Throwback Thursday: Old rail cars for housing has been done before

Carville, San Francisco
Resident of Carville. Photo via www.foundsf.org.

There has been some interest from housing advocates to use old BART rail cars for homes, a strategy that was used more than a century ago along San Francisco's most western shore.

A number of BART cars are aging and are expected to be retired in the coming years, but what to do with them? Scrap metal, museum pieces and even housing has been mentioned, one advocate calling for "Abartments." By the way, ​MTC helped fund new BART cars that arrived about a year ago.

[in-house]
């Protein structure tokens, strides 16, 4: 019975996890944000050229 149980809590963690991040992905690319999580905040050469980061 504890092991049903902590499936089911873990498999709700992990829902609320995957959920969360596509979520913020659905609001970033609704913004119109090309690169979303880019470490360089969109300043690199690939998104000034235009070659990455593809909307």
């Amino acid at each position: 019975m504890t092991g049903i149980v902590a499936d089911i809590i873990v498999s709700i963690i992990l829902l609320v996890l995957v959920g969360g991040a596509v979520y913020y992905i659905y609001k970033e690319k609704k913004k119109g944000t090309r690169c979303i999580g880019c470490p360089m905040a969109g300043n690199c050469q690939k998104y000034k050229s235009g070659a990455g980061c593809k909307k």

The history of Carville has been noted in fascinating articles by local historians. Also known as Carville-by-the-Sea, it was a community that began in the late 19th Century, built from old horse-powered trollies and other rail cars that were no longer of use for transportation.

They were used as houses and for business. Sometimes they stood alone, other times they were clustered. The wide open sand dunes made for a good landing place for the cars. But when the city began to develop, the cars were taken away. While the area wasn't fully developed until after World War II, Carville was gone by the 1920s. 







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